George Cruikshank





Caricatures

Caricature Drawings by George Cruikshank


Caricatures

Caricature [from Italian caricatura, charge, loading, derivative of caricare, to load]: a grotesque representation in art. Caricature is of two kinds: the first confines itself to giving merely an exaggerated prominence to deformities and physical infirmities; the second, which alone is worthy of serious consideration, while giving prominence to the grotesque aspects, is concerned more especially with manís vices, weaknesses, or passions. The first is a mere grotesque amusement; the second may become cruel personal injury, revengeful satire, or the most redoubtable means of public censure. Caricature, in the latter aspect, has unquestionably played no small part in political and social movements. Caricature is more than picturesque satire: it partakes of the character of the burlesque and of comedy. It is violent and unrestrained only in periods of social effervescence; but it is hardly just to say that it has no significance except in crises, for its role is less to reflect revolutions than to prepare the way for them.

Caricature was employed in remote antiquity to score and to ridicule vices. The Assyrians, the Egyptians, and the Greeks cultivated this branch of art successfully. The Greeks especially carried this species of satire so "far that they did not even spare their gods. The most notable Greek artist in this line was Pozon. Egypt was as bold in caricature as Greece. The Egyptian Museum at Turin possesses the fragments of a papyrus which represents people by animals, which careful study has shown to be a caricature of an Egyptian sculpture of four women playing on musical instruments.

The British Museum possesses a papyrus of similar character. The Romans greatly enjoyed caricature. Cicero speaks in his De Oratore of pictures which so exaggerated certain physical deformities as to excite laughter. Caricatures were even painted on public monuments. Pliny speaks of a painter named Antiphilus, who conceived the idea of a picture represented in grotesque garb, to which he gave the name of Gryllus. This afterward became the common designation of pictures of that sort.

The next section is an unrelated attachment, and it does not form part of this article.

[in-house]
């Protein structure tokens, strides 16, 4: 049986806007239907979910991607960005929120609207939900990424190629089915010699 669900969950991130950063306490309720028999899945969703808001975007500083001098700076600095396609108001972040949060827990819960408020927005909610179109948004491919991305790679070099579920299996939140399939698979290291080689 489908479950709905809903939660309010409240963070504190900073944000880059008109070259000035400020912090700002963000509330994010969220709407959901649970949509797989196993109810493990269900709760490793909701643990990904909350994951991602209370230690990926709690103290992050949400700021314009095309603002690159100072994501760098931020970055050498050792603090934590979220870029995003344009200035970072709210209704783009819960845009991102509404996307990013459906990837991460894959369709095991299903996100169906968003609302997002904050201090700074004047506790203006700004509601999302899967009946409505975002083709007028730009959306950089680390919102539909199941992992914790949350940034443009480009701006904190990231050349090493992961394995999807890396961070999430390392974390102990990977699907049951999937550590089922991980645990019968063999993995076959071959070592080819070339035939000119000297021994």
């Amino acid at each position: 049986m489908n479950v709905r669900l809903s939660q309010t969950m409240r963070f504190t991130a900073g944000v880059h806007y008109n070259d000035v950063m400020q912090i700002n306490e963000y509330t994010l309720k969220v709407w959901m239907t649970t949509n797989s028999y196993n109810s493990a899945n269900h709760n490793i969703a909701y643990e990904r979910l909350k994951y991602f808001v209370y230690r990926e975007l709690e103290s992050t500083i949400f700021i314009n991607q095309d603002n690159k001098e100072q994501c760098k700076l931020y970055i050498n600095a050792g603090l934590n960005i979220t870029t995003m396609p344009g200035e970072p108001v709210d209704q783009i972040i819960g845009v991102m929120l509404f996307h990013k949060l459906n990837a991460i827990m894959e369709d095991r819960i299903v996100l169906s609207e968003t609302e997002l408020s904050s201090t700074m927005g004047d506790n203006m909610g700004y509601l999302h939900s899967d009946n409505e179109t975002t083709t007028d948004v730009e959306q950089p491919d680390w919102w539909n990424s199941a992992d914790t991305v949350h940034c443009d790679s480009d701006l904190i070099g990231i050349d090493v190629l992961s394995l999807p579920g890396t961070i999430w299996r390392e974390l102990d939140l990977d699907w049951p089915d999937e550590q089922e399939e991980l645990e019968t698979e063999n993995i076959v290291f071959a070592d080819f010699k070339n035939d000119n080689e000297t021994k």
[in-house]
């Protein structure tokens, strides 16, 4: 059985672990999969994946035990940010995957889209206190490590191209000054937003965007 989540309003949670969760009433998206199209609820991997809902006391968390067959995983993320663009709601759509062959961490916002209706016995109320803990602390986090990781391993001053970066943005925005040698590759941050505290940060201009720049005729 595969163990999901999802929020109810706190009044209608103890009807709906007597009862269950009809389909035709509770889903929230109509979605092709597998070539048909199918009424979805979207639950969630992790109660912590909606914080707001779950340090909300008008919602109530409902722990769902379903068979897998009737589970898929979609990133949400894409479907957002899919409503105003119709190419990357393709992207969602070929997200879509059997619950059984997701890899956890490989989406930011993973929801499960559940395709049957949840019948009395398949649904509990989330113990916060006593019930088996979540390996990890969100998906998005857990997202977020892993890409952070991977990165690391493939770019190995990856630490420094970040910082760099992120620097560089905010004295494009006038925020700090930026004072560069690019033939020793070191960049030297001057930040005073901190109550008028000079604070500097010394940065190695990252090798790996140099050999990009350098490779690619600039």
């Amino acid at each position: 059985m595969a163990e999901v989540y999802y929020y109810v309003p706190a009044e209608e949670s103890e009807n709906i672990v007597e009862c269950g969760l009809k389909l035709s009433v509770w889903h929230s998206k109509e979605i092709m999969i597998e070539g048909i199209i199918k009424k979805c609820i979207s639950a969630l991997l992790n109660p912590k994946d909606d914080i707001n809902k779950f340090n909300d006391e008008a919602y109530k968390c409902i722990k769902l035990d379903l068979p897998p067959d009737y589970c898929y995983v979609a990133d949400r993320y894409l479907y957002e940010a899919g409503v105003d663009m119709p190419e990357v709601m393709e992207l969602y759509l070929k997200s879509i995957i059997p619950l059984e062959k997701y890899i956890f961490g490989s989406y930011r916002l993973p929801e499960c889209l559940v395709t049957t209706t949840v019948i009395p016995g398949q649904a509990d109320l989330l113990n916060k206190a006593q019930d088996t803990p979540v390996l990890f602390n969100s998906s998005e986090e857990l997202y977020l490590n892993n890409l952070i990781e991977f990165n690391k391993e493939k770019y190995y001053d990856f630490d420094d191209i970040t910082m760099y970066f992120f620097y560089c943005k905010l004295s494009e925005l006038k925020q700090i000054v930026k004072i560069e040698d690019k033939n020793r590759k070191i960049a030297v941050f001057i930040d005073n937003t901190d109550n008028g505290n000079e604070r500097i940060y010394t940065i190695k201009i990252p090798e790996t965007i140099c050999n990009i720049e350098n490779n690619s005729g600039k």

A caricature of Aeneas, Anchises, and Ascanus was found in the ruins of Pompeii, in which the three fugitive Trojans were represented with dogís heads. Numerous other caricatures are found in the same ruined city. The Jesuit Garruei found in the catacombs of Rome a caricature of the crucifixion of Christ which represents a man standing with his arms extended in an attitude of adoration before the cross, on which hangs a human body with an assís head. Beneath is this ironical legend, ď Alaxamenus is adoring God.Ē The miniatures in manuscripts of the Middle Ages, even the most religious, are often caricatures of great skill and fineness of execution. During this period all art was colored with the spirit of caricature. Most of the sculptures that ornament the cathedrals with their burlesque and grotesque attitudes were true caricatures in stone. Very curious caricatures may still be seen on the portals of the cathedrals at Rouen, Amiens, Chartres, and elsewhere. After the Renaissance caricature reappeared in more vigorous form than ever in Italy. Leonardo Da Vinci was distinguished for his satirical compositions, as was also Carrache the Florentine and Baccio del Binco.

The Venetian Pietro Belloti, and later in the eighteenth century the Roman Pierleone Ghezzi, were distinguished caricaturists. Caricature early spread among the countries of the north. In Germany Holbein became most distinguished. Among his principal works of this character are the Dance of Death, and illustrations for the Praise of Folly of his friend Erasmus. In France in the seventeenth century Callot was the leader in this art. The Fronde called forth innumerable caricatures, but they were less cruel than those that attacked Louis XIV. toward the close of his reign. Louis XV. was not spared. Hardly a day passed without an order to the police to discover and punish the authors of the caricatures with which Paris was flooded, the subjects of which were Louis XV. and his relations with Mesdames de Pompadour, Du Barry, et al.

The revolution of 1789 stirred up caricature anew. The king and queen were especially attacked, and later all the different parties were assailed in their turn. The first emperor controlled caricature as everything else, but Louis Philippe was its special victim. His pear-shaped head was an admirable point of attack for the caricaturists. Charles Philipon founded Nov. 4, 1880, La Caricature, which was devoted to attacking and exciting the Government. To this succeeded Charivari and the Journal pour Rire. The most notable caricaturist of England was Hogarth. He is one of the most humorous and vigorous of all artists of this class. Gillray, Bunbury, and Cruikshank are also distinguished in this line in England.

In no country of Europe has political caricature had such free play as in England. The most eminent Spanish caricaturist is Goya. In recent years Du Maurier in England has won great fame in the field of social caricature. In the U. S. caricature has had wide development and free scope. Perhaps its power as a political agent was never so fully illustrated as during the exposure of the Tweed Ring in New York, when public sentiment was very largely formed by the sketches of Nast in Harper's Weekly. Among the leading journals largely devoted to caricature are Puck and Judge in the U. S.; for the English, Punch; for the French, Charivari; for the Germans, Fliegende Blatter.

Adapted by the article on Caricatures by C. H. Thurber. in the 1899 edition of the Universal Cyclopedia.